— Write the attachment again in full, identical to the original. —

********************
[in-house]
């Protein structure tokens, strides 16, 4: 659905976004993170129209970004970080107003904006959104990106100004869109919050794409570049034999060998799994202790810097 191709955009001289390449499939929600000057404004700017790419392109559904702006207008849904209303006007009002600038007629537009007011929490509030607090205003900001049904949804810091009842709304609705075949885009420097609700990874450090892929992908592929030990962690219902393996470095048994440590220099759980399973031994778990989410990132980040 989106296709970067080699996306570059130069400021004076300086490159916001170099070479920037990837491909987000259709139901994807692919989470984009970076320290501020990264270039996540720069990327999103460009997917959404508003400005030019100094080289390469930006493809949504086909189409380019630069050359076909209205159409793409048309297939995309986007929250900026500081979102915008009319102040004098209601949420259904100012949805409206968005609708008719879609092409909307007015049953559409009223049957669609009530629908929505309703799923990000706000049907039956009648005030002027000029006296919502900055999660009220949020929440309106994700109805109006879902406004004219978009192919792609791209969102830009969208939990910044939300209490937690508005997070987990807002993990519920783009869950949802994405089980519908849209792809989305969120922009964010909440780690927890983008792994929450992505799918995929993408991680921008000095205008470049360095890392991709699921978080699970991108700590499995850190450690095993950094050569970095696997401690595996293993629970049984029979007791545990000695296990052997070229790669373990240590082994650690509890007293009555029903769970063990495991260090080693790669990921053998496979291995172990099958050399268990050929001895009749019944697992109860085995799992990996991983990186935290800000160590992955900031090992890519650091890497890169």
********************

[in-house]
């Protein structure tokens, strides 16, 4: 659905976004993170129209970004970080107003904006959104990106100004869109919050794409570049034999060998799994202790810097 191709955009001289390449499939929600000057404004700017790419392109559904702006207008849904209303006007009002600038007629537009007011929490509030607090205003900001049904949804810091009842709304609705075949885009420097609700990874450090892929992908592929030990962690219902393996470095048994440590220099759980399973031994778990989410990132980040 989106296709970067080699996306570059130069400021004076300086490159916001170099070479920037990837491909987000259709139901994807692919989470984009970076320290501020990264270039996540720069990327999103460009997917959404508003400005030019100094080289390469930006493809949504086909189409380019630069050359076909209205159409793409048309297939995309986007929250900026500081979102915008009319102040004098209601949420259904100012949805409206968005609708008719879609092409909307007015049953559409009223049957669609009530629908929505309703799923990000706000049907039956009648005030002027000029006296919502900055999660009220949020929440309106994700109805109006879902406004004219978009192919792609791209969102830009969208939990910044939300209490937690508005997070987990807002993990519920783009869950949802994405089980519908849209792809989305969120922009964010909440780690927890983008792994929450992505799918995929993408991680921008000095205008470049360095890392991709699921978080699970991108700590499995850190450690095993950094050569970095696997401690595996293993629970049984029979007791545990000695296990052997070229790669373990240590082994650690509890007293009555029903769970063990495991260090080693790669990921053998496979291995172990099958050399268990050929001895009749019944697992109860085995799992990996991983990186935290800000160590992955900031090992890519650091890497890169």